"Ik heb maar één sok!"

Translation:I have only one sock!

August 23, 2017


Sorted by top thread


Why is "I only have one sock" considered wrong in this context?

August 23, 2017


Because the meaning of the sentence changes with the placement of the word 'only':

  • I only have one sock (and nothing else) = Ik heb alleen maar één sok
  • I have only one sock (and not two) = Ik heb maar één sok


Thanks, that makes sense. However "Ik zie maar zes mensen" both "I see only six people" and "I only see six people" seem to be accepted. Am I missing something here?


Maybe this will clarify it for you: http://www.lousywriter.com/grammar_mistakes_only_usage.php, although I still think the placement of the word only in the above sentences does not change the meaning drastically.


I get how depending on its place within a phrase "only" can change the meaning of the entire thing, and as xMerrie pointed out:

  • I only have one sock (and nothing else) = Ik heb alleen maar één sok
  • I have only one sock (and not two) = Ik heb maar één sok

But then how come for "Ik zie maar zes mensen" Duolingo accepts both of the following translations:

  • I see only six people (and not more), and
  • I only see six people (and not hear them, for instance)

Using the same logic, wouldn't the latter be "Ik zie alleen maar zes mensen"?


Native Spanish speaker here. Beyond the position of the word, I find it confusing to use "één" ("uno", as a cardinal number) instead of "een" ("un", as an indeterminate article). In Spanish it wouldn't make sense to say "Tengo sólo uno calcetín", but "Tengo sólo un calcetín". Could someone clarify the reason for the use of "één" in this sentence? Thanks in advance ;-)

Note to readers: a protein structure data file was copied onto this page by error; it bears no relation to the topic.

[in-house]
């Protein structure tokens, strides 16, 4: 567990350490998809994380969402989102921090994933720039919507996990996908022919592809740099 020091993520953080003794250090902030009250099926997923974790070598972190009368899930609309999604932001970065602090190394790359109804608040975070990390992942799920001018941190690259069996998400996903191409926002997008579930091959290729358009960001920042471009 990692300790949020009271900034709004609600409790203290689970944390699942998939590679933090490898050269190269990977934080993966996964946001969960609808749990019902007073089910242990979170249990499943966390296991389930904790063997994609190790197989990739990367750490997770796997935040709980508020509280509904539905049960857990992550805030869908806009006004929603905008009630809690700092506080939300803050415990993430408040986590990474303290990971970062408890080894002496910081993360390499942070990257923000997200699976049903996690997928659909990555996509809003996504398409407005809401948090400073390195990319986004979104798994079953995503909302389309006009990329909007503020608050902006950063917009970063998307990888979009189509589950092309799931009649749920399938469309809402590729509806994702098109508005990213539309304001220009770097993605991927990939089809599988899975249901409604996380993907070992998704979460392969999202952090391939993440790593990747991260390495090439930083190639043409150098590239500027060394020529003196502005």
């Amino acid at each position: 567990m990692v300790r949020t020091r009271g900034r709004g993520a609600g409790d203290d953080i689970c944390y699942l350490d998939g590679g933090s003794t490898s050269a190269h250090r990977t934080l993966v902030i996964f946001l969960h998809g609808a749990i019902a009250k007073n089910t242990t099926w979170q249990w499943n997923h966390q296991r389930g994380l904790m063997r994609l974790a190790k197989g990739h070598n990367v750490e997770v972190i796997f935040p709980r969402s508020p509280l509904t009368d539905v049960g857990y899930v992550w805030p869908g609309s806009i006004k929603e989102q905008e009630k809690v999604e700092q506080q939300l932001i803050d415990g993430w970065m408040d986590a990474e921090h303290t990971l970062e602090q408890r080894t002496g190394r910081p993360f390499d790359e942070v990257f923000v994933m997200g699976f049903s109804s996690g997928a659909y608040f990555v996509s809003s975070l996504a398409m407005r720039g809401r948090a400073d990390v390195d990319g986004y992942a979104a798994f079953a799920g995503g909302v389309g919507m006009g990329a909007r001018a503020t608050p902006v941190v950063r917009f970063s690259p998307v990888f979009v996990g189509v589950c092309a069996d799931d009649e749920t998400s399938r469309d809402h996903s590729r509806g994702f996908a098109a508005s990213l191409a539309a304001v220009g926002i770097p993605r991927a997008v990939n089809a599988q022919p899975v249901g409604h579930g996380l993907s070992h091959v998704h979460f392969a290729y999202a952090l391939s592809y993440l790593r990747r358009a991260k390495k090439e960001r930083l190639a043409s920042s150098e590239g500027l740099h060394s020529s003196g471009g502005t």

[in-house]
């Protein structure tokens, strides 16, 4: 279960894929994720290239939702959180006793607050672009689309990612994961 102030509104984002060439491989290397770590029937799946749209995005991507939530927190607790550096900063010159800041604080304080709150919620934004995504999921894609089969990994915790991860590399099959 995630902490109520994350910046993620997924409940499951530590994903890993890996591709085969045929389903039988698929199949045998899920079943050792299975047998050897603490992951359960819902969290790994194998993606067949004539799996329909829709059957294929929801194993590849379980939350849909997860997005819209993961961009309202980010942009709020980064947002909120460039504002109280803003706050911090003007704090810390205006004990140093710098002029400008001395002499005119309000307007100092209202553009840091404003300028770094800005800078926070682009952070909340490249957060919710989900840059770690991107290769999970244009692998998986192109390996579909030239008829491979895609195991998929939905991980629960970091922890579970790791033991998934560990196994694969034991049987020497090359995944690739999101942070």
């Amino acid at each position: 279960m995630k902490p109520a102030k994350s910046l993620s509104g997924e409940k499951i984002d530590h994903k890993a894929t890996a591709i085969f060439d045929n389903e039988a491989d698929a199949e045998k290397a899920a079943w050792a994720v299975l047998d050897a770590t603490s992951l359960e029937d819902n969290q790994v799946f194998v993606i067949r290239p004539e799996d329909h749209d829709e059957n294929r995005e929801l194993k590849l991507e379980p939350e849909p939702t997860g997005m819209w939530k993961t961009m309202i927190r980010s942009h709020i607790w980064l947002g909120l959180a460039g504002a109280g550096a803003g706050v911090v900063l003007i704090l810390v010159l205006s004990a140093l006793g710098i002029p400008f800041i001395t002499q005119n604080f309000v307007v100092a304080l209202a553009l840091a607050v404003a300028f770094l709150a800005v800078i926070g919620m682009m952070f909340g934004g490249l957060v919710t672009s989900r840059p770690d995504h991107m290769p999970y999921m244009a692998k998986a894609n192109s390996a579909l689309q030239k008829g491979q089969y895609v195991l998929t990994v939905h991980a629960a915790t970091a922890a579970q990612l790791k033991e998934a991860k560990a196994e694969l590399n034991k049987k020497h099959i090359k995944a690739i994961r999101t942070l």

• één specificaly means one


Seems correct English to me. You should report it as an additional translation.


I wrote that and it's says correct.


In context, the placement of the word 'only' doesn't necessarily mean you have nothing more, but in both cases, means you have one sock. This is wrong.


The pronounciation of the dutch sentences is a bit swallowed. I heard "rok" instead of "sok"


Why does "i have but a sock" not work? It is the direct translation and makes sense in older/less-modern English.


"I have but one sock" would be the literal translation for "Ik heb maar één sok".

één = one

een = a/an


Like old English - I have but one sock...

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